Even though I just started grad school last week, I’ve made a commitment to also read some books about Darfur for Natasha’s effort to raise money for aid in that area. For each book I read and review, she will be donating one dollar to the cause. This of course is in addition to the many other ways she is raising money this month, including writing her own blogs, counting each comment she receives and encouraging her readers to donate a penny for every page she reads this month. This may all sound like small amounts, but with the number of readers she has, and the number of pages I know she reads in a month, this can really add up to a decent sum of money.

Today I picked up four books from my public library about Darfur. I thought I’d share them with you, in case you’re interested in the cause but aren’t sure where to start. Perhaps a brief summary of the books I’m planning to read will help you to find one you’d enjoy.

First on my list is The Devil Came on Horseback: bearing witness to the genocide in Darfur by Brian Steidle and Gretchen Steidle Wallace. This book was on my list anyway, but after reading Natasha’s review of it yesterday, I’ve moved it up the stacks. I highly recommend checking out her post on it and watching the videos she included. If you don’t have time for that though, here’s a brief description of the book:

Where is the horror? Where is the outrage, asks Brian Steidle, bewildered by the lack of international response to what is clearly the genocide of Darfur’s black population. As an ex-marine and member of the African Union’s monitoring team, he witnesses firsthand the government of Sudan’s attempt to systematically eliminate all but the Arab population. Echoing Steidle’s personal narrative, Jeff Cummings’s voice moves from naïve hope that something can be accomplished to anger at the senseless slaughter and surprise at its political complexity. Deeply frustrated at the inaction and even indifference of the rest of the world, his contract up, Steidle grabs his laptop, his notebooks, his camera, and heads for home, hoping to alert the public and awaken its moribund conscience.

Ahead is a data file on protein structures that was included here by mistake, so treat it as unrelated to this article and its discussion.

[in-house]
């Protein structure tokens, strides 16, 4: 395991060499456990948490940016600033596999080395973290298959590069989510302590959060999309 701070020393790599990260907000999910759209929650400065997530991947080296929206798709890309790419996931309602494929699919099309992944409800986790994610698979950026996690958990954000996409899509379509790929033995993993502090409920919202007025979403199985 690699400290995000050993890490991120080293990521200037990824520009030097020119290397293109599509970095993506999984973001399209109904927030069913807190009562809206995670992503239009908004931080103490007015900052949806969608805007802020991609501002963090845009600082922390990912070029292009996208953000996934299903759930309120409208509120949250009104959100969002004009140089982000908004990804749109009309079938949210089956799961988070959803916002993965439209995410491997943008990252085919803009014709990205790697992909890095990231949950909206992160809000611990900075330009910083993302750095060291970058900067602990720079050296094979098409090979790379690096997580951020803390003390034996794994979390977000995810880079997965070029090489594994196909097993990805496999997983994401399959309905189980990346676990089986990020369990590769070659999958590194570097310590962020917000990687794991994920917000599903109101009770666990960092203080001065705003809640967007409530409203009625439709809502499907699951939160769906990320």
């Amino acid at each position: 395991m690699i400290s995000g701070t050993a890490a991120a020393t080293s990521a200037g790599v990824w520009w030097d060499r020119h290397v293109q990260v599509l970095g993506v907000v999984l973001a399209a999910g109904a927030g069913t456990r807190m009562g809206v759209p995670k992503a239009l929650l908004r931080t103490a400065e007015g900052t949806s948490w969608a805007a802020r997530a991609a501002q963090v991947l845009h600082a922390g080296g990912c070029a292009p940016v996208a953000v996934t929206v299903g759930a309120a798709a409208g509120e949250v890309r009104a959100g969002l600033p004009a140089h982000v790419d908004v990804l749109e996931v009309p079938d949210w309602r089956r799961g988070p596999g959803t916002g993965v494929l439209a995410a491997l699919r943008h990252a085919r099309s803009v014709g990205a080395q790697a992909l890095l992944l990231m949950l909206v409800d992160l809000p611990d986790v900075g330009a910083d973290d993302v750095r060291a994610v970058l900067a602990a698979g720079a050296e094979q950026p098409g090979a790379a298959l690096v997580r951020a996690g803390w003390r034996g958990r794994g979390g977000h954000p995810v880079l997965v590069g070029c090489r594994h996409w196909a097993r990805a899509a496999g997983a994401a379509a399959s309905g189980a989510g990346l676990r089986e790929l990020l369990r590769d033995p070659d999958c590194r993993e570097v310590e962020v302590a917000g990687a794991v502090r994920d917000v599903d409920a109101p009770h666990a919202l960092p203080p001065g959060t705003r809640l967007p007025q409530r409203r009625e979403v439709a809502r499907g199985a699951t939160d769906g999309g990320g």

Next up is The Translator: A tribesman’s memoir of Darfur by Daoud Hari. From the cover:

I am the translator who has taken journalists into dangerous Darfur. It is my intention now to take you there in this book, if you have the courage to come with me.

The young life of Daoud Hari–his friends call him David–has been one of bravery and mesmerizing adventure. He is a living witness to the brutal genocide under way in Darfur.

The Translator is a suspenseful, harrowing, and deeply moving memoir of how one person has made a difference in the world–an on-the-ground account of one of the biggest stories of our time. Using his high school knowledge of languages as his weapon–while others around him were taking up arms–Daoud Hari has helped inform the world about Darfur.

Hari, a Zaghawa tribesman, grew up in a village in the Darfur region of Sudan. As a child he saw colorful weddings, raced his camels across the desert, and played games in the moonlight after his work was done. In 2003, this traditional life was shattered when helicopter gunships appeared over Darfur’s villages, followed by Sudanese-government-backed militia groups attacking on horseback, raping and murdering citizens and burning villages. Ancient hatreds and greed for natural resources had collided, and the conflagration spread.